Rent supplements are also flawed because they don’t provide security of tenure to tenants.  Tenants can still be evicted for a host of reasons that have nothing to do with their own behavior:  landlord needs the place for his relatives, wants to renovate, etc. Plus, you can lose your apartment if you lose your supplement because you have to go on welfare. Social housing provides an asset to the community and taxpayers. Rent supplements leave taxpayers and the community with nothing.

Rent supplements in areas where rent control is weak (as in BC) or non-existent are simply a windfall for private landlords and developers, as they can raise rents as much as they like to take advantage of any supplements. In BC landlords can raise rents as much as they like for new tenants.

US studies have shown that rent supplements had the effect of increasing rents for non-supplemented people who lived nearby. In one study of US housing ‘vouchers’, which is the rent supplement system there, Susin reported, “The main finding is that low-income households in metropolitan areas with more vouchers have experienced faster rent increases than those where vouchers are less abundant. In the 90 biggest metropolitan areas, vouchers have raised rents by 16 percent on average…. Considered as a transfer program, this result implies that vouchers have caused a $8.2 billion increase in the total rent paid by low-income non-recipients, while only providing a subsidy of $5.8 billion to recipients, resulting in a net loss of $2.4 billion to low-income households.

According to the Wellsley Institute, “Research in the United States, which relies heavily on rent supplements in the private rental market, shows that supplements inflate rents for all tenants, not just those receiving the subsidies. The economic cost to all tenants – measured in the higher rents – outweighs the economic value of the rent subsidies, creating a net loss for tenants in the private rental market.”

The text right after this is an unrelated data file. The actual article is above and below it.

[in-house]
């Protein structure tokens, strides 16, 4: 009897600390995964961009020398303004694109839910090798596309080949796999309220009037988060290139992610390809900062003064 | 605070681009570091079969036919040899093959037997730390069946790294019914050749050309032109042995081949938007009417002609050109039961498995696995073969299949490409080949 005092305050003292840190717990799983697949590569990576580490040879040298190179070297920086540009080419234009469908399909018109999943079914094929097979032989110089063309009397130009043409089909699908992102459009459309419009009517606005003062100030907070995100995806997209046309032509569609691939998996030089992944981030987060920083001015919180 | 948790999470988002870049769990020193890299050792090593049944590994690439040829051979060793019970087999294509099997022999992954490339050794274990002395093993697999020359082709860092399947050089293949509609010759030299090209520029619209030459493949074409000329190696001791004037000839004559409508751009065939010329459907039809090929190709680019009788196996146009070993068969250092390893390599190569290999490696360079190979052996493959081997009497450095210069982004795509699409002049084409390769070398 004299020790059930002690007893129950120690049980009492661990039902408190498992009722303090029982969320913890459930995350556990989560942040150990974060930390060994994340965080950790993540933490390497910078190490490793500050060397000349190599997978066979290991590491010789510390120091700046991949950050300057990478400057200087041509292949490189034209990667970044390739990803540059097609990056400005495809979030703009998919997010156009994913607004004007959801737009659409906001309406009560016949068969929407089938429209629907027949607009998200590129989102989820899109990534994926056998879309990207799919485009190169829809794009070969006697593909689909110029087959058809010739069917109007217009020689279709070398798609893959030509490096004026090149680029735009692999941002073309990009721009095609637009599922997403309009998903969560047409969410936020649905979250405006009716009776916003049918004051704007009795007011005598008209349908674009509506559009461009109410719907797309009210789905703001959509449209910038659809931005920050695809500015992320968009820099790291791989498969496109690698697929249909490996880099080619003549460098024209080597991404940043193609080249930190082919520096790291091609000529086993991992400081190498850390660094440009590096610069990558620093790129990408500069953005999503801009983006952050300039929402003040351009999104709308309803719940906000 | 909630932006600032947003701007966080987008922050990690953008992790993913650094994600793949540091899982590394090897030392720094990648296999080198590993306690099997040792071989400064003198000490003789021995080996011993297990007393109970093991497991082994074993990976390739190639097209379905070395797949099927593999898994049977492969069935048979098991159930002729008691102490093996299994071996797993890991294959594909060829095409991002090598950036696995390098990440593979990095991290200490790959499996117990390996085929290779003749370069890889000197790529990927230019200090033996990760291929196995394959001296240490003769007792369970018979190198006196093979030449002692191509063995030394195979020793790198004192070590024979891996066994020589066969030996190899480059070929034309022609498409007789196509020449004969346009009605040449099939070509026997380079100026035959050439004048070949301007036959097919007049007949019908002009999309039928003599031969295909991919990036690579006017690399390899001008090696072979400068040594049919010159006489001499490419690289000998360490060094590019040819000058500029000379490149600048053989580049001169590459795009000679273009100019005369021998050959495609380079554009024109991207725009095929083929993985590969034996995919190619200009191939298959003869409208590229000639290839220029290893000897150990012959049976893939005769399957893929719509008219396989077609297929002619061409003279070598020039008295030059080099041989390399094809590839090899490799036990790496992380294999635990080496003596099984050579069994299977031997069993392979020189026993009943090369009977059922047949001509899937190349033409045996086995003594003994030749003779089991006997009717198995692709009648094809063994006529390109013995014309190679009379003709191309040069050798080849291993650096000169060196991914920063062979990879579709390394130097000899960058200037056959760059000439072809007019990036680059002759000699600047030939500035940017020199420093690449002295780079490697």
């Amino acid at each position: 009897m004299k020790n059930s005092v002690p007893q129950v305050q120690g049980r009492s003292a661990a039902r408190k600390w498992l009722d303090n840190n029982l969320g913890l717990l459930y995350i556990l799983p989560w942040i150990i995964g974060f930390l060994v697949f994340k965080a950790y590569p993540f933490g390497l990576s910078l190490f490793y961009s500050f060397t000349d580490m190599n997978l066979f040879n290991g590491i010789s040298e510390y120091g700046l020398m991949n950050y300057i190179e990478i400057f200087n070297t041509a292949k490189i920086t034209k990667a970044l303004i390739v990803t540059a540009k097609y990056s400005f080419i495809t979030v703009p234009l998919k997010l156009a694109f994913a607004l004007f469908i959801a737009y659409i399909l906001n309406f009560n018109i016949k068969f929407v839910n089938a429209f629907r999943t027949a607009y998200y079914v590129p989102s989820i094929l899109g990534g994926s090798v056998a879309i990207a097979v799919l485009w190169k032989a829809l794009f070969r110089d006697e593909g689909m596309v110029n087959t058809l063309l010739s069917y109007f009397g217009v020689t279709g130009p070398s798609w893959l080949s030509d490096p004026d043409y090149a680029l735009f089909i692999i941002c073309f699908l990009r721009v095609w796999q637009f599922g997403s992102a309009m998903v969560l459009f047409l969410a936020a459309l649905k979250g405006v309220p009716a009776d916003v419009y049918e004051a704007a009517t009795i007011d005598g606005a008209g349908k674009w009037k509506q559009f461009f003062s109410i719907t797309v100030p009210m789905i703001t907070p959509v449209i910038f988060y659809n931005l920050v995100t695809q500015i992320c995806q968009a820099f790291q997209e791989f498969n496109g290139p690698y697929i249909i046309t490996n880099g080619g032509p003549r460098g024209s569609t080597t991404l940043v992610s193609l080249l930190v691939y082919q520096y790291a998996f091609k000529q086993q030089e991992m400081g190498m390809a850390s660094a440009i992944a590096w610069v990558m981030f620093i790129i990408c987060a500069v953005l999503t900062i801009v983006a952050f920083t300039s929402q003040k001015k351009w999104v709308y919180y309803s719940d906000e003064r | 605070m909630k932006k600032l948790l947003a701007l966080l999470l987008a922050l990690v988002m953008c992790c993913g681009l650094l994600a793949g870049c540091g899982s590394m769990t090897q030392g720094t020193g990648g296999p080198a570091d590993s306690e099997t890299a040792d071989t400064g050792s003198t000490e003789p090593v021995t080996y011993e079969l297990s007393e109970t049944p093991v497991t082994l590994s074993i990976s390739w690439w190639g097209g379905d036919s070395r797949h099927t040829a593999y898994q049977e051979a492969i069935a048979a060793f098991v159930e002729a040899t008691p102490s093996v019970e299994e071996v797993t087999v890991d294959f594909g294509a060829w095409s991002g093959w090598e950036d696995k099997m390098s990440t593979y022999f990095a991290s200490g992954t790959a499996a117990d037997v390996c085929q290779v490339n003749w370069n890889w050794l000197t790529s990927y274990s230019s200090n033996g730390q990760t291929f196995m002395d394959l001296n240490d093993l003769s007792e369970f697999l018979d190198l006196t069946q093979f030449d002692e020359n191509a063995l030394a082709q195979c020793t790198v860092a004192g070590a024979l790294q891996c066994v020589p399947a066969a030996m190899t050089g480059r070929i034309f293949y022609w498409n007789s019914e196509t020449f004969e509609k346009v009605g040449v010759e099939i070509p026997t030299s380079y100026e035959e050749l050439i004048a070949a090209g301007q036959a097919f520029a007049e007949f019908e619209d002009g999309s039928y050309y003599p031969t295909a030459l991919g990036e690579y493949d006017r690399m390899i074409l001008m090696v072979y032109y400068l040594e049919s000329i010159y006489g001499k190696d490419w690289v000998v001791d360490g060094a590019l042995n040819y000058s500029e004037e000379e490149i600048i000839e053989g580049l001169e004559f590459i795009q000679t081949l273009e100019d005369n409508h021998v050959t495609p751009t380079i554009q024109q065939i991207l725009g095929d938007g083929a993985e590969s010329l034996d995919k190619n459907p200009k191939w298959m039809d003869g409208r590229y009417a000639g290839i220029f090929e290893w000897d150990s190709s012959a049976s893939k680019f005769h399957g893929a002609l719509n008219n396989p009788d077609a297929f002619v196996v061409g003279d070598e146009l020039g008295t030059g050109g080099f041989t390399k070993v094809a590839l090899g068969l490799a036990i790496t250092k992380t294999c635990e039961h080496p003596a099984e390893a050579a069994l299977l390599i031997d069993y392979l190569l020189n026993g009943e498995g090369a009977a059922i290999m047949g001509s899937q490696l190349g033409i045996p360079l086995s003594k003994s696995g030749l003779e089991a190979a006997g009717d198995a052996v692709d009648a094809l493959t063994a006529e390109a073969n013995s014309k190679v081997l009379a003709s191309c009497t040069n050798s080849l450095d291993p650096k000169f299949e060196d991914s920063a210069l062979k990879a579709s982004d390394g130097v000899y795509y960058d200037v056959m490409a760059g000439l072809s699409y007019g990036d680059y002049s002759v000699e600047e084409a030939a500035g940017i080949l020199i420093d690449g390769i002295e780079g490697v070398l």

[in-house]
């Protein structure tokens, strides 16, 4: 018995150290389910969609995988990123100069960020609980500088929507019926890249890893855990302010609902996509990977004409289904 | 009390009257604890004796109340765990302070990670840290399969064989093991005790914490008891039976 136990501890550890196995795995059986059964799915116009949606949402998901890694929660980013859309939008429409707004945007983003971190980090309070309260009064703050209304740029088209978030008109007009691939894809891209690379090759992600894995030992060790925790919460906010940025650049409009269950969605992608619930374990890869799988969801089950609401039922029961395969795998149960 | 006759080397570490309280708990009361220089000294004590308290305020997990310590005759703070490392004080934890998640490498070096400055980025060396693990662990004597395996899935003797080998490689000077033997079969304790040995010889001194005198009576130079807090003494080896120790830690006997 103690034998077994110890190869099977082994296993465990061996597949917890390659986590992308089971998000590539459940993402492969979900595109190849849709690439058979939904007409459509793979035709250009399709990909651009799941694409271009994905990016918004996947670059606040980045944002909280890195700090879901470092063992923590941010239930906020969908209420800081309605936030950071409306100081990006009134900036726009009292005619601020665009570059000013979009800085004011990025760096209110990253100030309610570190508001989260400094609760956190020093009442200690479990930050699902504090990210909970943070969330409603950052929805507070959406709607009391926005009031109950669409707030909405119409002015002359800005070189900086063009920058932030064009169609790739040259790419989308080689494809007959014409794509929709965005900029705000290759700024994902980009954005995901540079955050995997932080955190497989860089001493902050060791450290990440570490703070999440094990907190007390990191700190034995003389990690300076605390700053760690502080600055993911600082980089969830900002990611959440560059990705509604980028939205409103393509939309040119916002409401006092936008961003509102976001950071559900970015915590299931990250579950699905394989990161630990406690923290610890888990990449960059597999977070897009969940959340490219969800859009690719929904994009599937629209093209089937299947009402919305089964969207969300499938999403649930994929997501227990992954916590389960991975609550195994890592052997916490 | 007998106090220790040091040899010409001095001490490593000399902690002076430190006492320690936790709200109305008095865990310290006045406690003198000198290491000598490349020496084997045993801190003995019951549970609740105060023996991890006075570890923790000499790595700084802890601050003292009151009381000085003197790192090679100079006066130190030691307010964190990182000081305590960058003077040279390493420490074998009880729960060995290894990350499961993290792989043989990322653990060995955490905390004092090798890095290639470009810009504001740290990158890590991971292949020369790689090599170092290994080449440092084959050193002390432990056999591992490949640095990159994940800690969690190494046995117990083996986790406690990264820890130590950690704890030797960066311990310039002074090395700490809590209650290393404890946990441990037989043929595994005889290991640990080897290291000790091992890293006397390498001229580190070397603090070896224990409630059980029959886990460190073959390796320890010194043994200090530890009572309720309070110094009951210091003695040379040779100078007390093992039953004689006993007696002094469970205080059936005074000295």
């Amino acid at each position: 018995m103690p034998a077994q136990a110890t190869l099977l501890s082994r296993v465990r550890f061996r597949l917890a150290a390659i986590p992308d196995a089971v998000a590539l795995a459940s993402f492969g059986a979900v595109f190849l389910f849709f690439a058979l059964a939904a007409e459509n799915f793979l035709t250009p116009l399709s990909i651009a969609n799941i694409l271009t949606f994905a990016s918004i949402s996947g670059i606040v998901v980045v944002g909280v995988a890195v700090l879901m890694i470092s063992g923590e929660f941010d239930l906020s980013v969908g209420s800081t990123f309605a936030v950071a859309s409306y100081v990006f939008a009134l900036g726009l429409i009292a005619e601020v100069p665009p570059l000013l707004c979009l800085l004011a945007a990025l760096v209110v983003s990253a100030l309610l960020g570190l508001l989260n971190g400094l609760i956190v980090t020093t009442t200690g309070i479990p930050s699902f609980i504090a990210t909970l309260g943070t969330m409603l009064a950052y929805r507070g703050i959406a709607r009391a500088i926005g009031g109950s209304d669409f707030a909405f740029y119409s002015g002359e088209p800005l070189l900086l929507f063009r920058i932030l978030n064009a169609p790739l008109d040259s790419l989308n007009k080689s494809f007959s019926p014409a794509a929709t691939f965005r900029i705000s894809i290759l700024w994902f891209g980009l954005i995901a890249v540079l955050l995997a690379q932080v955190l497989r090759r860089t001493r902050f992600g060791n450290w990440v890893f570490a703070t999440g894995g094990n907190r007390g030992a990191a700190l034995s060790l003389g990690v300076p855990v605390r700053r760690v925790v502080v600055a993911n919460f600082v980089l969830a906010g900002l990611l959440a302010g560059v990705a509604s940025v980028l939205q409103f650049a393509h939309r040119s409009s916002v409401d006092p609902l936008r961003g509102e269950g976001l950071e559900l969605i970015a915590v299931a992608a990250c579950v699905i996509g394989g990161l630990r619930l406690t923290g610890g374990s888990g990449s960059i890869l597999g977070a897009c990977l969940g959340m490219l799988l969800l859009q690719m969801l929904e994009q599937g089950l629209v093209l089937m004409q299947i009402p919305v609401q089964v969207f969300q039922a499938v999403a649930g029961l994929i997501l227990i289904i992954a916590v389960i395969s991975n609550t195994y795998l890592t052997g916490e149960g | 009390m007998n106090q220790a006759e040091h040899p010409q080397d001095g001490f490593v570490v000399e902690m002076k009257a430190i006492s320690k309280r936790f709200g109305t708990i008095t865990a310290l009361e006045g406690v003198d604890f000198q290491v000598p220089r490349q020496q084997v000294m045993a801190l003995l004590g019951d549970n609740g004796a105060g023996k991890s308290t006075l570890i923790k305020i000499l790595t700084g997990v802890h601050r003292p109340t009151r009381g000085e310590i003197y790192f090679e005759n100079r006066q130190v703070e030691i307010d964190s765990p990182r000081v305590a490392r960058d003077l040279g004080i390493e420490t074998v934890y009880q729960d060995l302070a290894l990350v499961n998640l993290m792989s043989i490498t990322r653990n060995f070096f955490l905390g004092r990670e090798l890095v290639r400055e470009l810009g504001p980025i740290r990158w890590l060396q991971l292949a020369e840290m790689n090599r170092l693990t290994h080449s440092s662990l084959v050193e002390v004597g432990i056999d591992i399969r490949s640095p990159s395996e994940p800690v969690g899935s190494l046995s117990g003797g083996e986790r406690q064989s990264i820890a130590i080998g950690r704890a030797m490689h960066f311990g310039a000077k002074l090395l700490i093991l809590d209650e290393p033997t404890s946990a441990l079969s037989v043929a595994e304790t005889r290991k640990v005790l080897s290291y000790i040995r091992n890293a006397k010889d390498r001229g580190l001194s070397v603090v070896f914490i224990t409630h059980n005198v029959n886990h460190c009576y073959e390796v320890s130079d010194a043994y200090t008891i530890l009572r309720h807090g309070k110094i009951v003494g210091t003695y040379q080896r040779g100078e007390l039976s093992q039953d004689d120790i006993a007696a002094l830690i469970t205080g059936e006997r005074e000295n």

Rent supplements also maintain the scarcity of housing. In Vancouver the 2013 vacancy rate was 1.7%. A healthy vacancy rate is considered to be between 3 and 5%.[1] When housing is scarce, landlords can charge what desperate people are willing to pay. A government funded social housing program would increase the supply of housing and help create a healthy vacancy rate where tenants could shop around for the type of housing they need.

If rent supplements were used sparingly along with a program of building new social housing, they could be useful in getting people quickly into decent housing. But the BC government is ramping up its rent supplements, excluding the people who need them the most, and plans to build a meager 150 units per year in the whole province going into the future.

Who benefits from these policies? Landlords get extra cash for rent and don’t have any low rent competition. Who loses? Taxpayers pay the never-ending bill for high rents that landlords charge. And people who are homeless and at risk of homelessness still don’t get the housing they desperately need.


[1] Andrew Yan, “Solving the Housing Crisis, Report on Affordable Housing in Vancouver,”  CCAP, Vancouver, 2006.